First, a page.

Preparing for recovery is the first thing to do in this situation. This means determining the best form of treatment for the addict’s specific circumstances and finding facilities that can meet his or her needs. During this time of planning, the addict may be experiencing withdrawal symptoms, and the non-addicted spouse must deal with a lack of communication, intimacy issues, emotional distance, and a general disconnect in both the relationship and the family unit.3 Considering this time is already overwhelming, it’s important for the addicted party to begin treatment as soon as possible. This minimizes the potential for the addiction to worsen or lead to any additional complications.

Light at the End of the Tunnel

light at the end of the tunnelWhen treatment begins, the prospect of making it through addiction as a couple might seem slim. If the rehabilitation center is close enough for occasional travel, it’s helpful to visit and participate in the family-based therapy the facility might offer. Most facilities provide couples’ therapy or family therapy as part of the treatment plan. These sessions can jumpstart the healing process and help family members learn to communicate effectively again.4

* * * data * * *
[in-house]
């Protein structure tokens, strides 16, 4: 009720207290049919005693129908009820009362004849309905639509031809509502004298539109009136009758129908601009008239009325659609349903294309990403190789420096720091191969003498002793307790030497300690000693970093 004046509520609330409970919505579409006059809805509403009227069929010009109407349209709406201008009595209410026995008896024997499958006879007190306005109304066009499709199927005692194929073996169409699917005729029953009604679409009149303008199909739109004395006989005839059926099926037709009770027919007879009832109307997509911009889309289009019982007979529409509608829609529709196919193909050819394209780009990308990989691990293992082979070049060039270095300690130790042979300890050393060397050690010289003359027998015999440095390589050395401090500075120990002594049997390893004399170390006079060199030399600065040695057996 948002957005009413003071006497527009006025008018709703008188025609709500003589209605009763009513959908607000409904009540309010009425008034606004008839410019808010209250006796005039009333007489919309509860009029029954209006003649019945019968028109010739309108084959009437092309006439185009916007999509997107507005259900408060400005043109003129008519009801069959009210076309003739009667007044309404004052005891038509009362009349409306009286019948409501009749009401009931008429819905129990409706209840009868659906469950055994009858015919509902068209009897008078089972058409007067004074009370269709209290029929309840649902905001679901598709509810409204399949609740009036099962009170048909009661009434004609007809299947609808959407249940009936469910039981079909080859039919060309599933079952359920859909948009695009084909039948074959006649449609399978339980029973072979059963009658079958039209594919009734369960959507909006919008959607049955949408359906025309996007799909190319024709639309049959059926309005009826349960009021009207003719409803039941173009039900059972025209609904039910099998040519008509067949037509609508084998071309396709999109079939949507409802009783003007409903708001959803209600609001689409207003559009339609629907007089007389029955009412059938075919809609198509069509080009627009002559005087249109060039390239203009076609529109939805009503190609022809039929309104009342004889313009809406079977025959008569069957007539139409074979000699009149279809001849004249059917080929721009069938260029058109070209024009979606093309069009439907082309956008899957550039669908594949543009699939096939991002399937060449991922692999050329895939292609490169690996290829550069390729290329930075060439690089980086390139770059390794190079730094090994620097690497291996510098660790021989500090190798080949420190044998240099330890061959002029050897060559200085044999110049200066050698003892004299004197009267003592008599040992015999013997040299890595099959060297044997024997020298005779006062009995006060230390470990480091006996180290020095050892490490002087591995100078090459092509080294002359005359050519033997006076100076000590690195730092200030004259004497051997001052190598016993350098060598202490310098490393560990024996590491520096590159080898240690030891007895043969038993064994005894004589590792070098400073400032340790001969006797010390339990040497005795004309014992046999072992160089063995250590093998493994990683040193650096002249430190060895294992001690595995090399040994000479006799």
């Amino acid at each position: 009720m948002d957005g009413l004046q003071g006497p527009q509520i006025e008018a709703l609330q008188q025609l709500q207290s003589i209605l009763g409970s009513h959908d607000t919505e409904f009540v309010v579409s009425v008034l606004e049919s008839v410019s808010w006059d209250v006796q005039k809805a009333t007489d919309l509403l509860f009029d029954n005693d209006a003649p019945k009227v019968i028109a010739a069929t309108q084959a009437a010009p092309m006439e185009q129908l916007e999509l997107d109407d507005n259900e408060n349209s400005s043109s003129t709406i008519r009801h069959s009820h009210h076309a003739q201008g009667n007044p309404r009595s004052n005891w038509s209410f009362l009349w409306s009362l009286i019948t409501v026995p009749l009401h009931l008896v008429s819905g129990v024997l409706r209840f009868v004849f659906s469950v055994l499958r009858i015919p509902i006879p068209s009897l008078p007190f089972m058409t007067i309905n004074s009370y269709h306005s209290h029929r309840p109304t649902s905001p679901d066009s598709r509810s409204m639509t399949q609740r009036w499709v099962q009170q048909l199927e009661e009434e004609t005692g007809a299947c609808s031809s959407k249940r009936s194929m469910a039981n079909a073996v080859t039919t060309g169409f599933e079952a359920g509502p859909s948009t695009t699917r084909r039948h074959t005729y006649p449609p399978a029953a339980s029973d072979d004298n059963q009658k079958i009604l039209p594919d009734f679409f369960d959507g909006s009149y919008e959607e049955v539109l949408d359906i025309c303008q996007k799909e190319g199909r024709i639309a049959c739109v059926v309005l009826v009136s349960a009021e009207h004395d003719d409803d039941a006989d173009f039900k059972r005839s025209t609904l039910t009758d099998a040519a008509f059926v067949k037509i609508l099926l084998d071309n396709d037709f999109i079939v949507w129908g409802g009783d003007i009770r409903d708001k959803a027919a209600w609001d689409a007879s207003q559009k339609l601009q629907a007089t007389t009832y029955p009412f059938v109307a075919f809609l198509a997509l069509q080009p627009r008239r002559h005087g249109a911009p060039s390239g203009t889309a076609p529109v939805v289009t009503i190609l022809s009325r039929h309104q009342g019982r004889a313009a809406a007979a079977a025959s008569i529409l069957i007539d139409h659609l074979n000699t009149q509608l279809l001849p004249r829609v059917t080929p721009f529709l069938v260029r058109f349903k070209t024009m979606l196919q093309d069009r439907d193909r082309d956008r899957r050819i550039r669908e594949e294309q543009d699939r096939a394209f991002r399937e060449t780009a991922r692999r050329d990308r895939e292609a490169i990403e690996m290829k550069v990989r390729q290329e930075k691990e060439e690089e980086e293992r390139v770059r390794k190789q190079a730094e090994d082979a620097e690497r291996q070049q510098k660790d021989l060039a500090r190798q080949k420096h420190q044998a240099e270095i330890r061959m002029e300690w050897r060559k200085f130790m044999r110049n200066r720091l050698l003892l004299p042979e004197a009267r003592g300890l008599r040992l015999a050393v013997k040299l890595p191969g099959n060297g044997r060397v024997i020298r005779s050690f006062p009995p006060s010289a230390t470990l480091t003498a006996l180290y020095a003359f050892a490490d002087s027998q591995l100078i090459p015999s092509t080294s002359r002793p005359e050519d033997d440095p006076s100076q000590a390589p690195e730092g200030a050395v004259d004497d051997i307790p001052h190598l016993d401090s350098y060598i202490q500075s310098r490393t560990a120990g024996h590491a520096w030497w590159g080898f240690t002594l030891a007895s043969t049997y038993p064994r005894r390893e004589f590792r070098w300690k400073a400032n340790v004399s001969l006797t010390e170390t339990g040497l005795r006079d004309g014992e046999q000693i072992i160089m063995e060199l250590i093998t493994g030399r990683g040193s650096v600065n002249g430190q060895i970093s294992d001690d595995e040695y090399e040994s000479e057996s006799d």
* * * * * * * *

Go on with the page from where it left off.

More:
Participating in your loved one’s recovery process is very encouraging and offers tangible proof of familial support.

Additionally, if the partner’s substance abuse problem was being enabled, it’s important for the enabler’s behaviors to be identified and changed.